SusanBottiThis week our SoTD curator is composer Susan Botti who will host and curate the second installment of NYFOS Next 2016 on Febuary 11th alongside fellow Manhattan School of Music faculty member, Richard Danielpour. Botti is the recipient of numerous awards, including a Guggenheim Fellowship, and the Rome Prize. Orchestral commissions include works for the Cleveland Orchestra, the New York Philharmonic, and The Orpheus Chamber Orchestra. In addition to performing her own vocal works, she specializes in the vocal performance of contemporary music by a diverse range of composers. Thank you, Susan!

Wa-Lie-oh (Meredith Monk)

Meredith Monk is a vocal spiritual guide for me. Her music and her singing are so natural and free – her compositions are “one” with her voice and body. I particularly love her Songs from the Hill, songs without words (mostly) that communicate beyond words. The sound of the voice is connected to the melodic and rhythmic elements of the compositions. There’s something timeless about her and her wonderful music.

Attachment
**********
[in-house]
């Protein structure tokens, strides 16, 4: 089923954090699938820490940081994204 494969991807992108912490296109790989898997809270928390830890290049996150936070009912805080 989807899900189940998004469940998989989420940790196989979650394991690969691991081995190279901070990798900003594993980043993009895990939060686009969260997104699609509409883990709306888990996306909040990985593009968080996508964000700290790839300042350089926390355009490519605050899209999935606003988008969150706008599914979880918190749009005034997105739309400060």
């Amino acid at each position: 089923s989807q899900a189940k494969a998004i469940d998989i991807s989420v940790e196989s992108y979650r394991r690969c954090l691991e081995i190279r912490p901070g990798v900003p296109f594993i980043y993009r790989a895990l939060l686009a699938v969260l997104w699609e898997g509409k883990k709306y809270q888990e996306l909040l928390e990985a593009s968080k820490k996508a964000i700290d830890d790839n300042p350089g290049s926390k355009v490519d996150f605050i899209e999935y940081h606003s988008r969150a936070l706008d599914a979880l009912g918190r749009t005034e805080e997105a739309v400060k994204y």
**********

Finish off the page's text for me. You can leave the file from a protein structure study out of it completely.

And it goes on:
Song of the Day: February 3

Les Roses d’Ispahan (Gabriel Fauré/Leconte de Lisle) (1884)

The vast array of amazing art songs could fill years of “songs-of-the day”… the French chansons have a special place in my heart. In particular, j’adore the music of Gabriel Fauré. It is sumptuous but transparent at the same time – the harmonic change in the “B” section (“O Leila…”) gets me every time… harmony completely “one” with melody and lyric. There’s a formality in the poetry and the music at the core of the song, but it is wrapped in fragrance and a subtle sensuous exoticism – the air is scented with its perfume…

Elly Ameling

Song of the Day: February 2